After taking a few days of cooling off I got on to respond to a couple of personal messages. I let my curiosity get the better of me and decided to check a notification from this thread. Why, I’ll never know. You’ve cemented the decision to leave this forum for good because you’ve sullied the environment beyond the point of Christ-honoring edification. Shame on you. I hope for your sake and the sake of those who will continue on OB that you take some serious prayer time and figure out how to treat your brothers and sisters in Christ with love and respect, because this vile garbage absolutely breaks the heart of God and if your unkind and unloving attitude chases away someone earnestly seeking Jesus Christ you'll have to live with that for eternity...and so will they.
It's become clear that some on here refuse to allow a fruitful adult discussion to occur. Those that actually want to discuss things in a respectful and mutually edifying way are unable to do so because of the poor attitudes, attacks, and generally unchristian behavior of some. Of late, it's enticed me to retort in an unedifying way, and I that disgusts me. Clearly I need a break from OB. At this point I'm not sure whether I'll come back or not, but for those of you who've remained cordial and respectful, I'll still respond to messages for a short while should you need anything or desire to interact some other way. Bro. Matt and Mods, this was an excellent and enjoyable site for a while, thank you for your hard work on it and best of luck in the future.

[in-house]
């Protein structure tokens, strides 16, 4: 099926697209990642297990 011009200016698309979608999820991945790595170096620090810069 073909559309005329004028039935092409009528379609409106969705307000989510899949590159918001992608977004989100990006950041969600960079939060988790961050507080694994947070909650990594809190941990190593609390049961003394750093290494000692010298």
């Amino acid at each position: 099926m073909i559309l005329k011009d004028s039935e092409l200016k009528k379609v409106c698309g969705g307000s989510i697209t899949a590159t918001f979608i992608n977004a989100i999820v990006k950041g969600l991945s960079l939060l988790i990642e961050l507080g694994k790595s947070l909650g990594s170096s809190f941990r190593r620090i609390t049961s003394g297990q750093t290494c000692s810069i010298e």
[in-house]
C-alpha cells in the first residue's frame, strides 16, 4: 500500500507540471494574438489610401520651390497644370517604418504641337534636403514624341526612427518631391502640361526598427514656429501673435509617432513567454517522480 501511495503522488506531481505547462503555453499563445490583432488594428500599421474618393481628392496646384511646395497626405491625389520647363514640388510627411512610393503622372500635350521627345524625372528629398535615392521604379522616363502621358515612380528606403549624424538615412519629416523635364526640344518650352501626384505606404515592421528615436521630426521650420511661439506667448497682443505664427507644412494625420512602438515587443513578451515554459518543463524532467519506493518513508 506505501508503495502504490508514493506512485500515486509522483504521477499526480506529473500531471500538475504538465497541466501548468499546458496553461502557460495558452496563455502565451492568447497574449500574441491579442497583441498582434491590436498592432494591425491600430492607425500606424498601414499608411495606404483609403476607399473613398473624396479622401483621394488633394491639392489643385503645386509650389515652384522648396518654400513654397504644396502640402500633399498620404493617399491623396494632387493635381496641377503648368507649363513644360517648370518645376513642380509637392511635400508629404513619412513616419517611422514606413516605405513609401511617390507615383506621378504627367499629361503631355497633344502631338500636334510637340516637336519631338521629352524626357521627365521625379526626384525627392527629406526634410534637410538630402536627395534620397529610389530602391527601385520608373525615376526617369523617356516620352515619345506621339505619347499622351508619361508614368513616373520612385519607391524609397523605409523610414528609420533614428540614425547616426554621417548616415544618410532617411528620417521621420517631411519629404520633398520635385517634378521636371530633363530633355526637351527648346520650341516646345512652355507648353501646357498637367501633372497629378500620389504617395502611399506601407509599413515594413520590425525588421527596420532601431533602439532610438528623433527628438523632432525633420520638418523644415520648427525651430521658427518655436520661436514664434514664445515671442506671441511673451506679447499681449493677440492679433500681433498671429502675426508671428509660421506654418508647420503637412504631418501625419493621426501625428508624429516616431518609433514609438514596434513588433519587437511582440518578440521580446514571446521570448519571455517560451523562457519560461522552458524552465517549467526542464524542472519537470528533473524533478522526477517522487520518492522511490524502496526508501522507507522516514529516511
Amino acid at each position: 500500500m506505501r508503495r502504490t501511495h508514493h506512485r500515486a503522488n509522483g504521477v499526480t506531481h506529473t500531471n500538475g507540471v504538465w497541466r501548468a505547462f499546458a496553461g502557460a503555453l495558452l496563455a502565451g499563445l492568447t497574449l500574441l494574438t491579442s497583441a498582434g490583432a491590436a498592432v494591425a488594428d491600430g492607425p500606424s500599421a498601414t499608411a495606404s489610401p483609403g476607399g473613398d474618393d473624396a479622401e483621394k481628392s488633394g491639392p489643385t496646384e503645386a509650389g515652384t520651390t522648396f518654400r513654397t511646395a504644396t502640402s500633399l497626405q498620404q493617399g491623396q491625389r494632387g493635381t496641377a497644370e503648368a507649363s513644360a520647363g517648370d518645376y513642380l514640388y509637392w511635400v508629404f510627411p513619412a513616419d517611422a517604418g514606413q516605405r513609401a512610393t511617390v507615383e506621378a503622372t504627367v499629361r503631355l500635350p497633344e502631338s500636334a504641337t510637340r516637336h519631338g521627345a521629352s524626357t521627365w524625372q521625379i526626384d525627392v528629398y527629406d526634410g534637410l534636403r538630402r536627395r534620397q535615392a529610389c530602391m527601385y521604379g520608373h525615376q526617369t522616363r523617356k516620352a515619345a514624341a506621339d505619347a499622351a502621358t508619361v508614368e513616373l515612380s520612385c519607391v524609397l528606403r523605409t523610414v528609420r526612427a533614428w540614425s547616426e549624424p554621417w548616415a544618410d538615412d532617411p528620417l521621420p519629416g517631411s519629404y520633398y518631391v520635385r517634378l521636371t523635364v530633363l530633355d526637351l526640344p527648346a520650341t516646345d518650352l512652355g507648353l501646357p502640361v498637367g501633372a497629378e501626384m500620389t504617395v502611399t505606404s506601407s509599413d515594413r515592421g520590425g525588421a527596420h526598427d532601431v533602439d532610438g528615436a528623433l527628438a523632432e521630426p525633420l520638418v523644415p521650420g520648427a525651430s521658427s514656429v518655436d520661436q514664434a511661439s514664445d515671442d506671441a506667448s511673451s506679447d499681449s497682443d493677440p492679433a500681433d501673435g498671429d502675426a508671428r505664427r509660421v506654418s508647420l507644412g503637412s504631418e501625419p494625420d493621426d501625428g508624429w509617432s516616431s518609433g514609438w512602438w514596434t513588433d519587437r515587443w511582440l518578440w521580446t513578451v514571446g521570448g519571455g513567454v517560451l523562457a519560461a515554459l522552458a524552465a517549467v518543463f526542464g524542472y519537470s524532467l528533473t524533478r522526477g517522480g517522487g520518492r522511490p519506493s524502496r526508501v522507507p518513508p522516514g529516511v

For those that are the reason for this decision, please feel free to continue to leave ungodly comments and show your colors.
Hello Pot. My name is Kettle, and I think you got your black all over me because yeah...I did stoop to your level a little bit with that. Allow me to translate that usual ending of a Pauline epistle for you: "The grace of the Lord Jesus Christ be with you."